By ousting CEO Sam Altman, ChatGPT loses its top fundraising campaign

By ousting CEO Sam Altman, ChatGPT loses its top fundraising campaign

OpenAI CEO Sam Altman testifies before a Senate Privacy, Technology and Law Subcommittee hearing titled “AI Oversight: AI Rules” on Capitol Hill in Washington, US, May 16, 2023. REUTERS/Elizabeth Frantz/File Photo Acquire Licensing Rights

Nov 17 (Reuters) – Artificial intelligence may be known for generating human-like images out of whole cloth, but if software has a public face it is Sam Altman’s software.

The co-founder of OpenAI, which made a splash just a year ago with the introduction of ChatGPT, Altman cast himself as the benevolent wizard behind the curtain of a technology that many say could upend entire industries, and even humanity itself.

But on Friday, it was the earnest Altman who was upended after OpenAI’s board, in a surprise move, stripped him of his CEO title and management. He’s outside.

Directors of the company, now worth about $80 billion, cited their failure to be “consistently honest in their communications.”

More details about what ultimately led to Altman’s ouster were not immediately clear.

The company has reassured employees that things will be fine without him, but the Silicon Valley star, who once ran the most famous startup incubator YCombinator, or YC, leaves the company with a big hole to fill in fundraising efforts: Maintaining the software costs some money. Very real money. It also required talented engineers who flocked to Altman.

Altman, 38, was fearless until the end of his career at OpenAI. He was seen briefly mingling with attendees at an artificial intelligence conference in San Francisco on Wednesday, and the next day he spoke on a panel with a senior Meta executive at the ongoing APEC summit in San Francisco, while the board deliberated on its future.

In a post on Elon Musk’s AI competitor X, on Friday he said of OpenAI: “I loved working with these talented people. I’ll have more to say about what comes next.”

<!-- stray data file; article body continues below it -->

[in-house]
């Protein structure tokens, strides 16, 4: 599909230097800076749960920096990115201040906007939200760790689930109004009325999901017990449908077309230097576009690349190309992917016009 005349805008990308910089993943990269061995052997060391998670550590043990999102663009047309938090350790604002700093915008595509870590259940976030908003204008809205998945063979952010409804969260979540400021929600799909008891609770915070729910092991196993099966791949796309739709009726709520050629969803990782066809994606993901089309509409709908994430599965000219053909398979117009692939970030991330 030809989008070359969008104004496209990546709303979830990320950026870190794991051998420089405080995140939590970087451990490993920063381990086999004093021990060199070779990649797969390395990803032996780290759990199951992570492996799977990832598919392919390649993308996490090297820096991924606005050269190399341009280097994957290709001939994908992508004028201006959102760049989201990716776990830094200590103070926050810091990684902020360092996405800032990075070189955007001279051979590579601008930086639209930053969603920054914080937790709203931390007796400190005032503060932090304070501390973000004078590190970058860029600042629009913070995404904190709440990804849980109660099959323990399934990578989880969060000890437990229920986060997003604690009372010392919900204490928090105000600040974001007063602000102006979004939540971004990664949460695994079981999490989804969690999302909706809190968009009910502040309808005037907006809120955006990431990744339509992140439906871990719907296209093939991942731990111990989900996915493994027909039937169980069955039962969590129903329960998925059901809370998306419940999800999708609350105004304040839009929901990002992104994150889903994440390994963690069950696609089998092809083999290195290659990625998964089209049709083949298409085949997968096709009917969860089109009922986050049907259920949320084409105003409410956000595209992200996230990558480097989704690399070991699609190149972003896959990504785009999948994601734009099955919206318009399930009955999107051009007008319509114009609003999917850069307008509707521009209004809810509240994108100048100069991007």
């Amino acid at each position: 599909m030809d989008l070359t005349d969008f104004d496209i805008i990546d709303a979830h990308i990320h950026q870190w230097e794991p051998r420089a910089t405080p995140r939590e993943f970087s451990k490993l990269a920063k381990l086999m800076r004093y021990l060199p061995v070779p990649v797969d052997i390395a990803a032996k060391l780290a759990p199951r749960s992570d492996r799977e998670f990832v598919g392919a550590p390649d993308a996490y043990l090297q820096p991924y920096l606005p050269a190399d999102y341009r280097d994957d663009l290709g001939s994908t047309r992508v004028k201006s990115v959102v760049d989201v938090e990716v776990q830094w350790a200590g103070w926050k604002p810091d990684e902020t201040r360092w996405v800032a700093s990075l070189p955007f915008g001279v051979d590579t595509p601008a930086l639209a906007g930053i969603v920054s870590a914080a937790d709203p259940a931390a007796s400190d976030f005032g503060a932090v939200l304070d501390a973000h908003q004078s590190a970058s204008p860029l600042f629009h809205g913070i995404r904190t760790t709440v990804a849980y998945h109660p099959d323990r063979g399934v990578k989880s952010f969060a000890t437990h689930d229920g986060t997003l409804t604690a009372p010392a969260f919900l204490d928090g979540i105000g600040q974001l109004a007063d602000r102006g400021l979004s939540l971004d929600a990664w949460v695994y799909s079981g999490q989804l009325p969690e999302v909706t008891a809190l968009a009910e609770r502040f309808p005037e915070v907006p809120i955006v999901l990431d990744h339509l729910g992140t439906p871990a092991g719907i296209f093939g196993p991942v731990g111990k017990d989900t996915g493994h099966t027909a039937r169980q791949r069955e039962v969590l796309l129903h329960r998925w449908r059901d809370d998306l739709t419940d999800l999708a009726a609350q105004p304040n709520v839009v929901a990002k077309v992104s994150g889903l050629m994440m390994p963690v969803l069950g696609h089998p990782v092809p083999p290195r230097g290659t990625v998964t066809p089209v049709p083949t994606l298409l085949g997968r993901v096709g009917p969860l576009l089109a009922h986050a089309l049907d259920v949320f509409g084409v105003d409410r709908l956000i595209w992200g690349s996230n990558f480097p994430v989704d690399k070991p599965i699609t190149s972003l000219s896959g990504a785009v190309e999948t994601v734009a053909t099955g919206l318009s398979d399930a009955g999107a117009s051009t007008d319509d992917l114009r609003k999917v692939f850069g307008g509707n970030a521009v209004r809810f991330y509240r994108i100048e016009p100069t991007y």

Altman is credited almost single-handedly with convincing Microsoft CEO Satya Nadella to commit $10 billion to the company and leading the company’s bidding transactions this year that nearly tripled the valuation from $29 billion to more than $80 billion.

His aura has also helped attract AI engineering talent in what may be the most competitive market in tech circles in years. He has successfully recruited Google, Microsoft and other well-known tech giants with more guaranteed pay packages, promising to let them get in on the ground floor of world-changing technology.

Since then, this technology has raised concerns about doomsday scenarios, where software takes over the world, steals intellectual property with impunity, and makes secondary education a hotbed of cheating or simply unnecessary; But Altman said at an event on Thursday that there would be no need for “strict regulation” for some time.

“At some point, when the model is able to achieve the same equivalent production for an entire company, then for an entire country, then for the whole world,” such rules would be useful, he said.

Altman grew up in St. Louis, Missouri, and attended Stanford University for one year, marking a tradition among tech giants of dropping out before earning their degrees. In addition to his efforts with OpenAI, he created a cryptocurrency company this year that scans iris for verification.

Altman’s successful ethos likely played well among ambitious engineers who were tired of working hard at big tech companies.

“As long as you’re right, being misunderstood by most people is a strength, not a weakness,” Altman wrote in a blog post three years ago. “You and a small group of rebels are getting the space to solve an important problem that might otherwise go unsolved.”

Greg Bensinger reports. Edited by Diane Craft

Our Standards: The Thomson Reuters Trust Principles.

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Greg Bensinger joined Reuters as a technology correspondent in 2022 to focus on the world’s largest technology companies. He was previously a member of the editorial board of The New York Times and a technology correspondent for The Washington Post and The Wall Street Journal. He also worked for Bloomberg News writing about the automotive and telecommunications industries. He studied English literature at the University of Virginia and graduated in journalism at Columbia University. Greg lives in San Francisco with his wife and two children.

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